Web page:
The Cosmo Interview
David Duchovny: getting X-rated with the sexiest man on television
As Fox Mulder on The X-Files, David Duchovny is intense, loyal, and extremely committed to his job. To find out what he's really like, read the following. The truth is in here.
By Nina Malkin
David Duchovny is not paranoid. He just acts it on TV. As The X-Files' brooding FBI agent Fox Mulder, he has the dubious task of verifying the existence of UFOs, ESP, and all other manner of paranormal weirdness. As if this wasn't bizarre enough, he has a highly skeptical partner, Scully (Gillian Anderson), and superiors out to thwart his every move. It's the kind of a gig where paranoia pretty much comes with the territory.
No longer simply a cultish curiosity, The X-Files swept January's Golden Globe awards, winning best TV drama and best actor and actress in a TV drama. Along the way, its 36-year-old star has become a bona fide sex symbol. Members of the David Duchovny Estrogen Brigade heat up computer lines admiring his piercing brown eyes and chiseled features. When in one episode this season, Duchovny hauled himself dripping wet from a swimming pool in a red Speedo, looking like a lost Baywatch extra, thrilled fans even debated whether he was leaning to the left or to the right.
Such probing attention has left the actor feeling a bit like the subject of an alien autopsy. Pictures of Duchovny wearing nothing but a teacup over his privates are being sold for $9.95 on the Internet, and rumors of sexual addiction received a fair amount of press. "If you're single and in the public eye and you have a few dates, you're a sex addict," he says of the allegations. "There was another story about me being a neat freak. I'm actually pretty sloppy. I couldn't deny I'd never had sex, but I could deny that I'd never been neat!"
For someone who has undergone such personal scrutiny, Duchovny is anything but paranoid. "It's flattering to a certain extent," he says of being a sex symbol. "But it's something a bunch of people get together and decide. It has nothing to do with me."
If The X-Files' premise–"The truth is out there"–is true, then today, the truth is freezing its buns off. The show is shot in ever-chilly Vancouver, and Duchovny's been outside all day, doing take after take. Right now, he's in a hurry to get back to the warmth of his silver Airstream trailer. Once inside, he yanks off his standard-issue black FBI-guy shoes and positions his feet against the heating vent, first one sole, then the other.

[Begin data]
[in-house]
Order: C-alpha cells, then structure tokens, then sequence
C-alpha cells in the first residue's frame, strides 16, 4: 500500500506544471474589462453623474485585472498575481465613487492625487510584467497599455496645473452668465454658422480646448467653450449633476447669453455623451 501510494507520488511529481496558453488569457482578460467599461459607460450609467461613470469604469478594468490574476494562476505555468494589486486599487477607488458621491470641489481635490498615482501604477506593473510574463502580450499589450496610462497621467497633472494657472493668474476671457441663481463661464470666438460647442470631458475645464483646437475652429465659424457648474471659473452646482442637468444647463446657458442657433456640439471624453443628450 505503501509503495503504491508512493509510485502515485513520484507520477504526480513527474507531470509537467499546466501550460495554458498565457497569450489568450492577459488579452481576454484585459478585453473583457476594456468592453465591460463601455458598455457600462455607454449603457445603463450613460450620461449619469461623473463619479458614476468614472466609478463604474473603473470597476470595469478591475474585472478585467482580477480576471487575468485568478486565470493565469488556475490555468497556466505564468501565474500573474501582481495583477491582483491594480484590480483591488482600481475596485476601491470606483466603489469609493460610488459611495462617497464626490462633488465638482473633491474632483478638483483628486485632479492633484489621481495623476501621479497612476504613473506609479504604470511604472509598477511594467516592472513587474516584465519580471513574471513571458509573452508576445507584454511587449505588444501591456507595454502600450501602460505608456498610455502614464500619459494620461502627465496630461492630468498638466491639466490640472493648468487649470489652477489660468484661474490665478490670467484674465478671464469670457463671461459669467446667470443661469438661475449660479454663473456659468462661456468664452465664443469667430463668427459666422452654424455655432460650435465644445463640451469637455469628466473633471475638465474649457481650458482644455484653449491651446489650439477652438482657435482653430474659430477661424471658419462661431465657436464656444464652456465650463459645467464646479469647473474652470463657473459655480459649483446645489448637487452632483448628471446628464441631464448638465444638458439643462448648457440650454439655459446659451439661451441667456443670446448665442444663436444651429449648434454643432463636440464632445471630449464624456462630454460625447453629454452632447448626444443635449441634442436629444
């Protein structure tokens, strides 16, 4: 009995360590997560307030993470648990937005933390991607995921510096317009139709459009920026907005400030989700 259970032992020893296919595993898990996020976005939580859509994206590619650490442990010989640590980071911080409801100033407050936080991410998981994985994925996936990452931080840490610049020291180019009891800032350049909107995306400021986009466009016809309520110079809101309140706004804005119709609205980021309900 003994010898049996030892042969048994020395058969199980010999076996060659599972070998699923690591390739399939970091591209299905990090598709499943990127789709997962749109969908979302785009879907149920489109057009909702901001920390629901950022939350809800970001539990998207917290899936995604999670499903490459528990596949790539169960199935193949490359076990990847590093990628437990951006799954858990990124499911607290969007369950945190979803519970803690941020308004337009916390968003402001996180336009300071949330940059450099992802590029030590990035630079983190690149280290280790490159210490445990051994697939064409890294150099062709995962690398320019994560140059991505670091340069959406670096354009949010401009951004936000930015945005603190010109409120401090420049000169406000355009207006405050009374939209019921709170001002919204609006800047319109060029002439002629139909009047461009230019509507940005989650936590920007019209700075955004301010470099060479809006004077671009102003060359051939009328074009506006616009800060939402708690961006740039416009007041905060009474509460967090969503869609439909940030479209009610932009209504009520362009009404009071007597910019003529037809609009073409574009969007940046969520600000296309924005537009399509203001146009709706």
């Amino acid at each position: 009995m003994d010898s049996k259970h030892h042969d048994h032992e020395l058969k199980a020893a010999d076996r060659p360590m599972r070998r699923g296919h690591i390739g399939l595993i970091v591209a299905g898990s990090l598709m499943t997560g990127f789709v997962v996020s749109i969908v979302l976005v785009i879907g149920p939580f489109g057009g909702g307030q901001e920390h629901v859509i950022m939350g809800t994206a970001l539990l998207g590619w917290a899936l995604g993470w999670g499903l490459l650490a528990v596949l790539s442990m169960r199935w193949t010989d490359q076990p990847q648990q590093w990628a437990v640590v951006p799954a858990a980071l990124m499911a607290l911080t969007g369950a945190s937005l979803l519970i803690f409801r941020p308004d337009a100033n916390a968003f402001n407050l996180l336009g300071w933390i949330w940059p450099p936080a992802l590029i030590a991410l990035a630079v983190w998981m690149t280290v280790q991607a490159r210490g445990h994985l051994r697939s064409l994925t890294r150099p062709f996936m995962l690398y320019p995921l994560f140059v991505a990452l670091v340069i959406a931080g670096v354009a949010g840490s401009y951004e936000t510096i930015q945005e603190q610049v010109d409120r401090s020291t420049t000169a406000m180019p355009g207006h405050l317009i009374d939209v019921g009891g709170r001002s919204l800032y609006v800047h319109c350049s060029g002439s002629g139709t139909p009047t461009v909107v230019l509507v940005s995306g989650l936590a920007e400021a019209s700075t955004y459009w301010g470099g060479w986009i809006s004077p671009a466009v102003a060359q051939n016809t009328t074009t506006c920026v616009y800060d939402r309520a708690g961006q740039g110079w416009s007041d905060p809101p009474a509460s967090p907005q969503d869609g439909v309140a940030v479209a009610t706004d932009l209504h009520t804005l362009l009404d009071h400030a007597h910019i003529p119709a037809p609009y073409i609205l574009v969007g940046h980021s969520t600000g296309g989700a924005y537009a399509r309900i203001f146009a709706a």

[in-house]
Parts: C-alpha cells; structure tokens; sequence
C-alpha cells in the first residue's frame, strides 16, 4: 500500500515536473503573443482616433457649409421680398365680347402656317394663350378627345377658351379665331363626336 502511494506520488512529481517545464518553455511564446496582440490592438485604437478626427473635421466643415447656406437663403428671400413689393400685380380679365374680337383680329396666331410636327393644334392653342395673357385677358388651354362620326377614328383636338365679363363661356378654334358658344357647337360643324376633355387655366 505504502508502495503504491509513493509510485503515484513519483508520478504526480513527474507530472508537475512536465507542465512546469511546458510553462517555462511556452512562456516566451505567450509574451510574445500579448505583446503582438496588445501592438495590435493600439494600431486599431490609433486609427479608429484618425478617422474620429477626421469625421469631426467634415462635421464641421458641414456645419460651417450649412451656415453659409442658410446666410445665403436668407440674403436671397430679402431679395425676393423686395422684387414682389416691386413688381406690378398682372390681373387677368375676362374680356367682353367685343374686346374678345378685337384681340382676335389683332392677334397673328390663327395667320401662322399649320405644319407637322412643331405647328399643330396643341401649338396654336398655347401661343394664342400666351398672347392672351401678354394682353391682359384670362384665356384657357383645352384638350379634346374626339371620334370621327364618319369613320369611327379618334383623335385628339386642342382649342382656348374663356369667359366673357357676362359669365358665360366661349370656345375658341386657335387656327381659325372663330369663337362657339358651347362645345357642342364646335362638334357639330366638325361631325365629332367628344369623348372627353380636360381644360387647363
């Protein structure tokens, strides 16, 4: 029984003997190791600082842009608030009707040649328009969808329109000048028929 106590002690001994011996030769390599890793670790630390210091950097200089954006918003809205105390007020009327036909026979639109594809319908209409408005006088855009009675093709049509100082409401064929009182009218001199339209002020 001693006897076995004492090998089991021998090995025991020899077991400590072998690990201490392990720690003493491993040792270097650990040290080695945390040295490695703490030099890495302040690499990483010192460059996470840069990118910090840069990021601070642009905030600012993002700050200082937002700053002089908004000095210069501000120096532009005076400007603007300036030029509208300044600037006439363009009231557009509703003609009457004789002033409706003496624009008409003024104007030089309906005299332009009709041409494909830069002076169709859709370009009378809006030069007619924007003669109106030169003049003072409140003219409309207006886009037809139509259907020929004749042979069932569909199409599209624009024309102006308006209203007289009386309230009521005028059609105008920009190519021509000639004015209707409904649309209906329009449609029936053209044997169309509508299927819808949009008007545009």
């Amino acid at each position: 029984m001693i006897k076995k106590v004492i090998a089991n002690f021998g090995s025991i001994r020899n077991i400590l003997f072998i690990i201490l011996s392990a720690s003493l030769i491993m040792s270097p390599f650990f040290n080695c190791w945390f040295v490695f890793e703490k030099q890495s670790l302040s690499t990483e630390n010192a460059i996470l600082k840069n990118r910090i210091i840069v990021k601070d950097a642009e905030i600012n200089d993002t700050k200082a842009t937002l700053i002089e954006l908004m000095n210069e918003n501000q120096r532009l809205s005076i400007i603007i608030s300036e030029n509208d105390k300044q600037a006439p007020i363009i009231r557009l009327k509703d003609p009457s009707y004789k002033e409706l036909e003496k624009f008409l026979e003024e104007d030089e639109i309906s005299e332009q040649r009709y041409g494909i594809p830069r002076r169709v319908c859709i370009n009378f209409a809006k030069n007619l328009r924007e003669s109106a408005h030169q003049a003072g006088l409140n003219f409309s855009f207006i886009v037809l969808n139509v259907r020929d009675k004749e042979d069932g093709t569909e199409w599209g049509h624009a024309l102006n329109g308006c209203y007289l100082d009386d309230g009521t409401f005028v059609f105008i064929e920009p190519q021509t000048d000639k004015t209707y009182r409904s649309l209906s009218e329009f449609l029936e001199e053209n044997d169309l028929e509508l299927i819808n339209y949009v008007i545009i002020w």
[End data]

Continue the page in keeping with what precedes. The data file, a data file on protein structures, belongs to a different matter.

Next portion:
"Doing this every day for ten months and hardly ever getting half a day off, it's tough," he says. "We're in our fourth year, and the fact that there hasn't been a homicide on set is wonderful." As if on cue, the intercom in his trailer sounds, polite, insistent. He's needed back on the set. "F—!"
The trailer is a fount of clues. A softball and glove. Dog toys (Blue, Duchovny's affable Border collie-terrier mix, has been whisked away by his master's personal assistant). A yoga video, laptop, Scrabble, and piles of movie scripts. A big bed (perhaps the reason Mulder occasionally sports pillow hair) and plenty of books, both literary (A Joseph Campbell Companion) and New Age (The Artist's Way: A Spiritual Path to Higher Creativity, by Julia Cameron).
David Duchovny is probably the smartest star on TV. His single mother–a schoolteacher who divorced his father, a public-relations man, in 1972–had lofty goals for her children (Duchovny, who was 11 at the time, has an older brother, Danny, and younger sister, Laurie). As a child, he earned a scholarship to Manhattan prep school Collegiate (John-John was a classmate), then went on to Princeton on partial scholarship.
After graduating with a B.A. in English literature, he spent a year working on a "young man finding himself" novel. "It wasn't at all autobiographical," he jokes. The protagonist worked as a bartender at the Continental, which just happens to be the name of the Manhattan restaurant where Duchovny served drinks. The book went nowhere, so Duchovny headed for Yale, where he received an M.A. in English literature. It was while he was working on his PH.D. thesis (entitled Magic and Technology in Contemporary American Fiction and Poetry) at the Ivy League institution that he was led astray–dabbling in playwriting, hanging with the theater crowd. The acting bug bit, much to his mother's dismay, and he never earned his doctorate.